Next up, a product review, for Goodlife Nut Cutlets-
If you can read the print on the box, it says they're suitable for vegetarians- it also tells you on the back below the ingredients that they're suitable for vegans, which seems silly, why not add "and vegans"to the front?? Another complaint about the printing on the box is the cooking time, it says 20 mins, which does cook them through but leave them a bit soggy- I add another 10 mins to that to get them nice and crispy :) That aside, they're a great standby to have in the freezer for those nights you can't be bothered doing a lot of preparation, and taste pretty damn good served with a nice sauce, like cranberry, ketchup or even mango chutney, or as a burger as shown on the box. 4/5
Here they are served up with a couple of sides from Alternative Vegan by Dino Sarma, potato rounds and basic broccoli. The potato rounds only take a few minutes to prepare and are a cheap, healthy and tasty way to eat potatoes. Between this and my own wedges recipe, I no longer buy frozen packs of potato wedges, when I can make things like this myself!

Monday, 3 September 2007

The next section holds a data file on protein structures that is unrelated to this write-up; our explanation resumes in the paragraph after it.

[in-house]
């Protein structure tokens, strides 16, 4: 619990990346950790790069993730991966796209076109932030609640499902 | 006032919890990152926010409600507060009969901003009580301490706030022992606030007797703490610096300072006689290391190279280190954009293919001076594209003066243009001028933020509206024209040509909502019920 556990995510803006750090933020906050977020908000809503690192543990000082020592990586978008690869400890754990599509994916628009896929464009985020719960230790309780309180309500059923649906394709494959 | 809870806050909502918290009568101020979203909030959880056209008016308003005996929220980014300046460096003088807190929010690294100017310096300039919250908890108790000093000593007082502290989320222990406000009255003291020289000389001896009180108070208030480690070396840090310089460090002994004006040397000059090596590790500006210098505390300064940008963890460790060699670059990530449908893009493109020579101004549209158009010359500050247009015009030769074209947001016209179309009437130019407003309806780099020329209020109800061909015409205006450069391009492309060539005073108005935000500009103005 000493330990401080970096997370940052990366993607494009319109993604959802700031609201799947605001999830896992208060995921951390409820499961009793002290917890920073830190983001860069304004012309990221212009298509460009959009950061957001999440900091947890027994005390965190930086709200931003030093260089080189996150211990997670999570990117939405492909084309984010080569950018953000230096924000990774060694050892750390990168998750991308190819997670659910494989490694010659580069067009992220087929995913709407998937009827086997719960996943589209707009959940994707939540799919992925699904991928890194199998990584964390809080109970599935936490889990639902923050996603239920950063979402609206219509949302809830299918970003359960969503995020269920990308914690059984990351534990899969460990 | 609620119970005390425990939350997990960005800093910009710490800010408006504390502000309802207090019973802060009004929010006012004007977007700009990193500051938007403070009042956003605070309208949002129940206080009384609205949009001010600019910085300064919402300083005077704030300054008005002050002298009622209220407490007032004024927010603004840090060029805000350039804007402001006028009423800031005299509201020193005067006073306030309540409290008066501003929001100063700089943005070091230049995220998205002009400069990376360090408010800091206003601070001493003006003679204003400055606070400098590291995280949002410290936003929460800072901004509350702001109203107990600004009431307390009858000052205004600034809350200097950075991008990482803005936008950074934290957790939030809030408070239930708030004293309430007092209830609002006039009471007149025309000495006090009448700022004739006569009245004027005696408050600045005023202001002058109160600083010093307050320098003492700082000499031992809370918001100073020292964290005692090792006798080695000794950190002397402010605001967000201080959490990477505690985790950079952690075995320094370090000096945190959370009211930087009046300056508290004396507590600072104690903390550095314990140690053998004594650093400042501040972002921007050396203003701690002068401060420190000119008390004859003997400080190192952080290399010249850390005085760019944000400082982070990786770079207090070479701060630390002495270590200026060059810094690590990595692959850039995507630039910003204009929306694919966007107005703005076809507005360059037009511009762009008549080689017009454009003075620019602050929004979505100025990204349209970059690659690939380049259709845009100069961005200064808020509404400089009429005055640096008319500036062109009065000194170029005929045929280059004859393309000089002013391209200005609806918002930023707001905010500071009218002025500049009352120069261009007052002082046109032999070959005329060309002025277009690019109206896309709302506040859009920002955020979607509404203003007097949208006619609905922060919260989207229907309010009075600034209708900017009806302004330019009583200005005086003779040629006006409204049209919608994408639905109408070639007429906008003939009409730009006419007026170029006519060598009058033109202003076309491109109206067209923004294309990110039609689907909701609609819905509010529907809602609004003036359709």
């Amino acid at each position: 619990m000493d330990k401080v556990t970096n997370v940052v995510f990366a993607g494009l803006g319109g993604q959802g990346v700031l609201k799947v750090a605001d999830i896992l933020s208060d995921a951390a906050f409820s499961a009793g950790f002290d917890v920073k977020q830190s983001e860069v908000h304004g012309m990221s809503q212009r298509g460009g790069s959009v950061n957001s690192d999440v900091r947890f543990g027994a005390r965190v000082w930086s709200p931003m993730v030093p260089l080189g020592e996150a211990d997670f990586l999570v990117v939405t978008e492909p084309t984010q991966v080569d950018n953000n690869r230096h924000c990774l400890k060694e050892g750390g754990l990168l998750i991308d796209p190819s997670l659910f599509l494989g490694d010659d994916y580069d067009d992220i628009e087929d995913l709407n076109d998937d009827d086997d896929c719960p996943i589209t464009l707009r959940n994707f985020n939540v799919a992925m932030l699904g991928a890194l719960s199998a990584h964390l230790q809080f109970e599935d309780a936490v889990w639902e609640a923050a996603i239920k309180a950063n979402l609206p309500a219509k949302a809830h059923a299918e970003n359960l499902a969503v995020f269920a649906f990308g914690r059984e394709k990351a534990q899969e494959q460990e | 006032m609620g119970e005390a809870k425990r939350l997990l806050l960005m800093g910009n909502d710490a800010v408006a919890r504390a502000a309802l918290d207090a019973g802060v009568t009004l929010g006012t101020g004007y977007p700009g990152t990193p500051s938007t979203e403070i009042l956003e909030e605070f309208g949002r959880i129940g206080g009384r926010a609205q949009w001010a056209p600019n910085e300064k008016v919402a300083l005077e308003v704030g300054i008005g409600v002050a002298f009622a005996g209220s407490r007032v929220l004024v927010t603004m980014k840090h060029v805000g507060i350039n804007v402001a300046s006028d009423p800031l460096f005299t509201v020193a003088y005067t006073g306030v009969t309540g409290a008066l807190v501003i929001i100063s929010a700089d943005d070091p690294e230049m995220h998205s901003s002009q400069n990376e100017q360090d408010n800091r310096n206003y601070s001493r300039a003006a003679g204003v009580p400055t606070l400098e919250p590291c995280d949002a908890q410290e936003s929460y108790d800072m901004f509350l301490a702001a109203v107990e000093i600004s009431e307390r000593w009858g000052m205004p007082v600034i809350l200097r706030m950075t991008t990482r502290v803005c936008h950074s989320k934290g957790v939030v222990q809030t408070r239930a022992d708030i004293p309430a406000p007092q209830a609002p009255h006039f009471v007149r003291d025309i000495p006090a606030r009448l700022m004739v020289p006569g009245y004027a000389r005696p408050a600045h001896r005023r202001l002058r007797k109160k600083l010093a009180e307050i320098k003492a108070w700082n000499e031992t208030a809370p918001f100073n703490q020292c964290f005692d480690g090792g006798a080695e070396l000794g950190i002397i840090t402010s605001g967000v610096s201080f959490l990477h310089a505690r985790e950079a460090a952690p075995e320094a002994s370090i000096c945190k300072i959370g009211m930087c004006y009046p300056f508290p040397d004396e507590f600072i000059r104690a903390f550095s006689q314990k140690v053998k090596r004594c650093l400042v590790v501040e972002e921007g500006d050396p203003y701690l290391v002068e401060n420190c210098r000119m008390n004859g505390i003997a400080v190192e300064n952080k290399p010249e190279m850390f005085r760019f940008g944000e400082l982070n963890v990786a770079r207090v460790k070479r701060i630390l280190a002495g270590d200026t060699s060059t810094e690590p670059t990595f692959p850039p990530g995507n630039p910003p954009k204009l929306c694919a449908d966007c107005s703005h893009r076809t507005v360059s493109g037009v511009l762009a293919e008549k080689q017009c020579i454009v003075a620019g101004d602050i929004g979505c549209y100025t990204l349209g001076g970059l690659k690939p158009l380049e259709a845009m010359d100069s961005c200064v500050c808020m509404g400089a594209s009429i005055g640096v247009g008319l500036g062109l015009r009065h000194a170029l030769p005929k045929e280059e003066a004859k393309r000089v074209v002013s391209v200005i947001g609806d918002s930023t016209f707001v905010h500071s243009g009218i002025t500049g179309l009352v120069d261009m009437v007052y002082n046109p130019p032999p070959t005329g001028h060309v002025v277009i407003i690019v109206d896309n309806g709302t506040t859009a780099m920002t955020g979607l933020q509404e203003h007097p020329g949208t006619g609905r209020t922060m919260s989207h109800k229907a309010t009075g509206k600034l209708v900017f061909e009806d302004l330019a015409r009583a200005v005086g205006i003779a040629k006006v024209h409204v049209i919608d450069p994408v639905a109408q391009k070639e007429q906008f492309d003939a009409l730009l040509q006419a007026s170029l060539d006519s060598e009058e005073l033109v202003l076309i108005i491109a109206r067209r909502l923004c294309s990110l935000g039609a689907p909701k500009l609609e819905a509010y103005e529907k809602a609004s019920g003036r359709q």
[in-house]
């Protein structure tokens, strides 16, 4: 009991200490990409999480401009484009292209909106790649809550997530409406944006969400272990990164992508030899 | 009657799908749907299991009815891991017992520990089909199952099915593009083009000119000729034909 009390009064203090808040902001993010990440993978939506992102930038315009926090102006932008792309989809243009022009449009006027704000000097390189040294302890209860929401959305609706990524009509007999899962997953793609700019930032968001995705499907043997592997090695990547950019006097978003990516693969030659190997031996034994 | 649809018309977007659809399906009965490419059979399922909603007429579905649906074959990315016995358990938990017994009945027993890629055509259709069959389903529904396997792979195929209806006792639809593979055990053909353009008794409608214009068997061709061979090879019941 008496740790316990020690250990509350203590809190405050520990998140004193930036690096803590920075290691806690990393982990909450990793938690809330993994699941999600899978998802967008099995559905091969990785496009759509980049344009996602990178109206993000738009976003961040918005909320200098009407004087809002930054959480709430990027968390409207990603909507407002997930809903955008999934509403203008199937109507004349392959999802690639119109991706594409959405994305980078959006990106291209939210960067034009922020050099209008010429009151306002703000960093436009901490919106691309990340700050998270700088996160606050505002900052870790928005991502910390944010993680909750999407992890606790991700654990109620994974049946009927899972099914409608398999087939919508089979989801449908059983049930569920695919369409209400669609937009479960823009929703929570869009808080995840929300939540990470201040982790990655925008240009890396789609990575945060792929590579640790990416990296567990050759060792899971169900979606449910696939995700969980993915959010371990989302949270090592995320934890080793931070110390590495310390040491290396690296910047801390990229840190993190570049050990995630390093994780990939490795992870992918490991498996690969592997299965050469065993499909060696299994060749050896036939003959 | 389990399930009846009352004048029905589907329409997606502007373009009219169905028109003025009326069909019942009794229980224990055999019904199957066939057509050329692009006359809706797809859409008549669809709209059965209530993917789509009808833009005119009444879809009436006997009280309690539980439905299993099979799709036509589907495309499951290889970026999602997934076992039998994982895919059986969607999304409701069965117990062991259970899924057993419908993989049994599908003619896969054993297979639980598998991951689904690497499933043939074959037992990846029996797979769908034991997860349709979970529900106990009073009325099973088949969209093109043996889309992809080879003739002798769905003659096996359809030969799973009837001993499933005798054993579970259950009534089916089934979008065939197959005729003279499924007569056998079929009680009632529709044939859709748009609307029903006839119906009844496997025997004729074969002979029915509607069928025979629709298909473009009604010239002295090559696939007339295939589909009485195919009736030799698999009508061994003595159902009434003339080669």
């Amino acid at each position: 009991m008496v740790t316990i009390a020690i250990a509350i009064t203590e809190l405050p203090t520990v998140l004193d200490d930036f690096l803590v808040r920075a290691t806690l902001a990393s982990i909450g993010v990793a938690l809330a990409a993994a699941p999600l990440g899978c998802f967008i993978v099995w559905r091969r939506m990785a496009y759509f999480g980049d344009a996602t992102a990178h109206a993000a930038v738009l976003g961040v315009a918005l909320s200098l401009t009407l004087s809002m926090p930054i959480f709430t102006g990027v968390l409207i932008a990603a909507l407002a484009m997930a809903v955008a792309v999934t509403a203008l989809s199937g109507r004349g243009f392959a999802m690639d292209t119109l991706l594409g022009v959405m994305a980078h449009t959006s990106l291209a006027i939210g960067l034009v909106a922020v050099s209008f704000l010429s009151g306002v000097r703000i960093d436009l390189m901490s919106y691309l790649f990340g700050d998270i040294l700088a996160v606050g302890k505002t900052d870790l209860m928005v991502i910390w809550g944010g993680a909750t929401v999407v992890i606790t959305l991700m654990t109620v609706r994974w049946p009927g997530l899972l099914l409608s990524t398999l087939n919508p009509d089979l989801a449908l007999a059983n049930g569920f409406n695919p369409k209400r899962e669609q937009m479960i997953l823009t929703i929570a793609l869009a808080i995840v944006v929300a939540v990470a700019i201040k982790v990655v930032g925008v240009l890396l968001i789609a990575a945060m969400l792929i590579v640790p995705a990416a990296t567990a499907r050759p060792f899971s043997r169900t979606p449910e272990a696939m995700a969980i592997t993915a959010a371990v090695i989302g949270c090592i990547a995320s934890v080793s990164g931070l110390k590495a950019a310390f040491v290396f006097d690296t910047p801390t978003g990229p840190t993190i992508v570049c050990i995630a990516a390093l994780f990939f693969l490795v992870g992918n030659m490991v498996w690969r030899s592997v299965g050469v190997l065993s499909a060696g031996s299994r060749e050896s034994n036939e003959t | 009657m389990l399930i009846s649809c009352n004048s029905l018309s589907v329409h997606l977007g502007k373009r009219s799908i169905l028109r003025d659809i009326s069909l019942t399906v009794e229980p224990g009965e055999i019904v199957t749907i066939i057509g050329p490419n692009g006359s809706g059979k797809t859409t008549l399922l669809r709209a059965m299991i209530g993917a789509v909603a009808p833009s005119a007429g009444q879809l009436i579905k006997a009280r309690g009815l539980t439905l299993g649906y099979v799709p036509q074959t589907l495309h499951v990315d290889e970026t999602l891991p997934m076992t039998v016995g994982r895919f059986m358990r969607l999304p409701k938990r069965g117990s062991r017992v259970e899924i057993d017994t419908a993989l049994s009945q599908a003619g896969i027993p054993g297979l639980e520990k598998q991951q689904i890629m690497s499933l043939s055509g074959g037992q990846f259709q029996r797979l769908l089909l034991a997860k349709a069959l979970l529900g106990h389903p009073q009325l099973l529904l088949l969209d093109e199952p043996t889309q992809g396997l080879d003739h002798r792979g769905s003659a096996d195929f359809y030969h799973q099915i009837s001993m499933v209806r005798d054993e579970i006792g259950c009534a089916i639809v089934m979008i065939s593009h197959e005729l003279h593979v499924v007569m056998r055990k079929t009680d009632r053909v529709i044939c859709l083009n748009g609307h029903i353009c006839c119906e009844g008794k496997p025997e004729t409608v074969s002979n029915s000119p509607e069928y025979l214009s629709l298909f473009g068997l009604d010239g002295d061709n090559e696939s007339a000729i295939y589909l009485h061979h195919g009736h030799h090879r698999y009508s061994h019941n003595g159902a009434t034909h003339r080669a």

cookbook reviews

(I have also posted these reviews on Amazon)

Alternative Vegan by Dino Sarma-

This is a vegan cookbook with a difference- it doesn't rely on meat substitutes and instead has recipes showcasing how tasty vegan food can be. There's a very helpful guide to kitchen equipment at the beginning and it's great for beginners or experienced cooks alike. The basic recipes section really *is* basic, with few ingredients and simple instructions, but innovative ideas that work really well. Even the advanced section is easy to follow. Variations are offered for many of the recipes if you dislike or don't have certain ingredients, and the author encourages you to adapt recipes to your own tastes rather than stick rigidly to the recipes, which is great. This book is a great all-rounder, but particularly good for anyone with soya allergies or anyone who just wants a vegan cookbook that's a bit different from the rest. Highly recommended. 5/5

Vegan with a vengeance by Isa Chandra Moskowitz-

I bought this cookbook on the merit of the chocolate chip cookies that a friend brought to a party (they were AMAZING, every bit as good if not better than the ones I used to buy from cookie bars in my pre-vegan days!) and her recommendation, and I haven't been disappointed, since everything I've tried yet has been just as good! Both the sweet and savoury recipes in here are outstanding, and there's something for all tastes, from exotic curries to old, pre-vegan favourites like pizzas. As well as great recipes, she also offers tips on having a well stocked pantry and the best kind of equipment to buy and use. It's a great book for beginners and experienced cooks alike. 5/5

The wholefoods diabetic cookbook by Pat Stevenson-